Research from safeguarding software specialists Impero has revealed that 87% of teachers are concerned about the impact of school closures on their ability to safeguard students – a factor that 82% of teaching staff feel forms a large part of their jobs.
Throughout the lockdown, 40% of teachers have been most worried about protecting their students, followed by disruption to learning and development (30%), limited access to school meals (such as free breakfasts) (16%), and rising mental health issues caused by social distancing and self-isolation (14%).
Almost three-quarters (72%) of respondents claimed they had reached out to ‘at risk’ pupils during the period of schools closures with information on where to go should they need safeguarding help. Meanwhile, more than two-thirds (67%) have flagged concerns, or intend to flag concerns, about ‘at risk’ pupils’ safety to local authority social care teams.
When asked how they record safeguarding matters, almost half (48%) said they do so through manual systems (Microsoft Excel and paper records), while the other half (47%) use a dedicated records management system.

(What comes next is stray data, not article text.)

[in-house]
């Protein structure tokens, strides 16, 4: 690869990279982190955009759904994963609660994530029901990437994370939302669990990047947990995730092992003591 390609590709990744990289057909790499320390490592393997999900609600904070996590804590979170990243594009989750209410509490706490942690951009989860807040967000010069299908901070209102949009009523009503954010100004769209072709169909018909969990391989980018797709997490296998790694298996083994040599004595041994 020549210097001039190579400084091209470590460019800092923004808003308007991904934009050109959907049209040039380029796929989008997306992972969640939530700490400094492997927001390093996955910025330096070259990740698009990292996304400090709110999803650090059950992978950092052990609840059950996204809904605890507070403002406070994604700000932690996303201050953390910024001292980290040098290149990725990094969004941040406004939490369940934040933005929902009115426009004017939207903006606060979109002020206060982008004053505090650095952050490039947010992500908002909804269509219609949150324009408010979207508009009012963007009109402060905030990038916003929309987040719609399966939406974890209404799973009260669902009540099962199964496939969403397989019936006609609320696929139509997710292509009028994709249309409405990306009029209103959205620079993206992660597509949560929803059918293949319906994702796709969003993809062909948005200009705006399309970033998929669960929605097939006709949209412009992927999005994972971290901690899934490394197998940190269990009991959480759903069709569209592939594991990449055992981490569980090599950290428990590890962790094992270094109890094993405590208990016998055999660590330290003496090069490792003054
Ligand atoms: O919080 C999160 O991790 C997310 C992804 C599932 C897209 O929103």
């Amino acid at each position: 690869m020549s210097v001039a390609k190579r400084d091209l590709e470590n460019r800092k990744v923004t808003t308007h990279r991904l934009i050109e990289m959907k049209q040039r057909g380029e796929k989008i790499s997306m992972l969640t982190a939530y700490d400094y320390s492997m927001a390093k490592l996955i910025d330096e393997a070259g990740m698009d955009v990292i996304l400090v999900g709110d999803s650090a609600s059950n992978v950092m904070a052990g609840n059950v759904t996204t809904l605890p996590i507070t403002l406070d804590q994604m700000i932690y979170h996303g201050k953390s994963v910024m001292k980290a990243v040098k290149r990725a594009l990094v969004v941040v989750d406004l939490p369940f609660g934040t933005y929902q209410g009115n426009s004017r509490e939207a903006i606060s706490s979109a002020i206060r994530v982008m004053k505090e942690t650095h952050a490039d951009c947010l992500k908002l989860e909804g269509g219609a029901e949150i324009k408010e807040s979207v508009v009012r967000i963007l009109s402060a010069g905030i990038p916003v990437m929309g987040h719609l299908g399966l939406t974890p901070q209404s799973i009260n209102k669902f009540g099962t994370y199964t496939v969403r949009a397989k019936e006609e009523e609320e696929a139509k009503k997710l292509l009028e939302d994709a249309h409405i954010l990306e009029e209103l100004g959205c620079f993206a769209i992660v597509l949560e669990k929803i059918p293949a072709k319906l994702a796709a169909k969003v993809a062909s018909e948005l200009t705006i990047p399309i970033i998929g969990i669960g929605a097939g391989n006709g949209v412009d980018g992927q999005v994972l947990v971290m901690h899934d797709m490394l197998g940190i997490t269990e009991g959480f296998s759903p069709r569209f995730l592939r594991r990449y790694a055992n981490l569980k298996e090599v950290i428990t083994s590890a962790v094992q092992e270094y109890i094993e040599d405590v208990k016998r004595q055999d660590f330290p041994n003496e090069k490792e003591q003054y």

With child protection referrals dropping by more than 50% in some UK regions, it’s clear that the teacher’s role in safeguarding students is pivotal.
Earlier this week, the Department for Education (DfE) announced the phased reopening of primary schools in June, with class sizes restricted to 15 and a staggered timetable to limit the risk of COVID-19 transmission among the student body. While this is good news for many vulnerable children, the phased reopening still leaves many ‘at risk’ children at home in potentially unsafe environments.
The research was discussed in a virtual roundtable called, Safeguarding during the pandemic and beyond, on 19 May – a session which can be downloaded and viewed via this link: https://we.tl/t-coSC2JlhE9.
“Teachers play an absolutely critical role in the wellbeing, welfare and the safeguarding and children,” said chief constable Simon Bailey, a panelist at the roundtable.
“Teachers, in my own experience, are the first group of professionals to get a sense for when something is not quite right. It could be that a child comes into school and their clothes are dirty, they are dirty or they’re hungry – it’s all those really early signs that teachers are very good at picking up on, identifying and then passing on to the safeguarding lead. That will be even more important when children return to school.”